Car reviews - Subaru - BRZ - range
12 Jul 2012
SUBARU Australia will sell its keenly anticipated BRZ rear-drive sports coupe only on the internet in a first-in, best-dressed online sale of its 2012 allocation of vehicles starting at high noon this Monday, July 16.
In what Subaru believes could be a world first, the entire retail sales transaction for about 120 its BRZs will be completed by buyers on the Subaru website, automatically matching the keenest buyers with the small consignment of vehicles due off the ship from Japan.
This year’s Australian ration of the Subaru boxer-engine 2+2 coupes is just 201 vehicles, while Toyota Australia is expecting about six times that of its matching 86 under the lopsided global deal done when the two Japanese car companies agreed to jointly develop the pure-bred sports coupe.
Out of the 201 BRZs arriving over the next six months, 60 are earmarked for dealer demonstrator duties and about 28 more are already pre-sold, leaving only about 120 for online buyers.
Last month, Toyota sold 414 of the 86 coupes in the car’s first month on the market, and reckons it can sell 1200 this year.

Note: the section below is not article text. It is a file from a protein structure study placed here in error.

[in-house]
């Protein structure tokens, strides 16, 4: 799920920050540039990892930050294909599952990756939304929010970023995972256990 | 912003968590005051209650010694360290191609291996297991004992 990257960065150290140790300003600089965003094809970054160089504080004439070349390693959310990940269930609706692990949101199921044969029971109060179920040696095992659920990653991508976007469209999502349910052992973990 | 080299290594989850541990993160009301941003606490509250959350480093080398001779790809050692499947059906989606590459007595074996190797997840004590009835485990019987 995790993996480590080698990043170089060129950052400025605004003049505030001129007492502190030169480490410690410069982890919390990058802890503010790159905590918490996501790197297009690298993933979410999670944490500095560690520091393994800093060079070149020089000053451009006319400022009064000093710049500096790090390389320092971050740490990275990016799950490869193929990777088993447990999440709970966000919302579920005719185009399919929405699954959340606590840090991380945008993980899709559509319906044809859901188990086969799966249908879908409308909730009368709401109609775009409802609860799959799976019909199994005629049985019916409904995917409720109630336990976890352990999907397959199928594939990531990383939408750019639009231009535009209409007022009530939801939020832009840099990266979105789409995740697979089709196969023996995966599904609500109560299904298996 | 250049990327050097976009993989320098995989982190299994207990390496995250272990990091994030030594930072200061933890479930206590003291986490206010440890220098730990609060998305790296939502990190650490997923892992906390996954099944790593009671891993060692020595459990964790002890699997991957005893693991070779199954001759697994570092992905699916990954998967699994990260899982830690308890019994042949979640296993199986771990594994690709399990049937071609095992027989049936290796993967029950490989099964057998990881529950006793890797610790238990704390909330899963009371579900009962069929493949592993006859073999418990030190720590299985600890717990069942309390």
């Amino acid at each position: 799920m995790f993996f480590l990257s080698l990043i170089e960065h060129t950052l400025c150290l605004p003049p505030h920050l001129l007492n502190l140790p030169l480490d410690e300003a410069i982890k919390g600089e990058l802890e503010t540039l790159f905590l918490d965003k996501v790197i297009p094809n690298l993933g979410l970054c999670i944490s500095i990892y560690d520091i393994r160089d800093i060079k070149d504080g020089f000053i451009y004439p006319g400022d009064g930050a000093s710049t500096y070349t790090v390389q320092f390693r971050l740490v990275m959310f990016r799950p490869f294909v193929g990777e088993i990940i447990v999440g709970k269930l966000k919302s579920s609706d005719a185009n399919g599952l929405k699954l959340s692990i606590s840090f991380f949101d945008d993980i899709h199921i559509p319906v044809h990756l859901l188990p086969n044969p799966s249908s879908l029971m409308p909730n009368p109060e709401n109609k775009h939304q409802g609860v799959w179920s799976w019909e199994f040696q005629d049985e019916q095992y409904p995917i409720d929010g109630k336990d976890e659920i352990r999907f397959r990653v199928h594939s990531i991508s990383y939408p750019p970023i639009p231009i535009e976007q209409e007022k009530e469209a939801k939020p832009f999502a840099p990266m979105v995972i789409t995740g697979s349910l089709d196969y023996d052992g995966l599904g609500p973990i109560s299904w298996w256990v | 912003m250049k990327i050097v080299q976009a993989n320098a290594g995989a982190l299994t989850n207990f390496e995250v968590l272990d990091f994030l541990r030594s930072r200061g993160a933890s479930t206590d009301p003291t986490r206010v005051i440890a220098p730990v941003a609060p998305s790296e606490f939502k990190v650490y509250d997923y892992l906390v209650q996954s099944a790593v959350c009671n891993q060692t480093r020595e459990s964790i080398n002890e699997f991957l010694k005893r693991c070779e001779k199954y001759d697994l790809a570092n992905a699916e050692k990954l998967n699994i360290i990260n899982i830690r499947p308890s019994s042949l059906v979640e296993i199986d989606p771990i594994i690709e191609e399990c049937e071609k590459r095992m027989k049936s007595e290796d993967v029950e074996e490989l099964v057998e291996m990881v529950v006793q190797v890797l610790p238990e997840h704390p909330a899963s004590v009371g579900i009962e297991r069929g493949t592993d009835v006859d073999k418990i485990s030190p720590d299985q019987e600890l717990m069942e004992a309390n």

While Toyota offers the 86 in two specification levels, Subaru will sell just one BRZ model with an equipment level just short of the Toyota 86 GTS – the premium Toyota variant that arrived on the Australian market last month at $35,490 (plus on-road costs).
The BRZ will be launched with a driveaway pricing deal of $37,150 for the six-speed manual and $39,730 for the six-speed automatic – a $1760 premium over the list price of the Toyota 86 GTS.
However, when on-road costs of about $3500 are added to the Toyota version, the price touches $39,900 for the 86 GTS manual.
The Subaru misses out on the Toyota 86 GTS’s standard leather and Alcantara seats, satellite navigation and Suna traffic updates, but it gains free three-year, 60,000km servicing, along with pre-paid delivery and statutory charges.
Subaru is not planning to match Toyota’s more utilitarian 86 GT, which hit the market with a bang last month at a lower-than-expected list price of $29,990 (plus ORCs).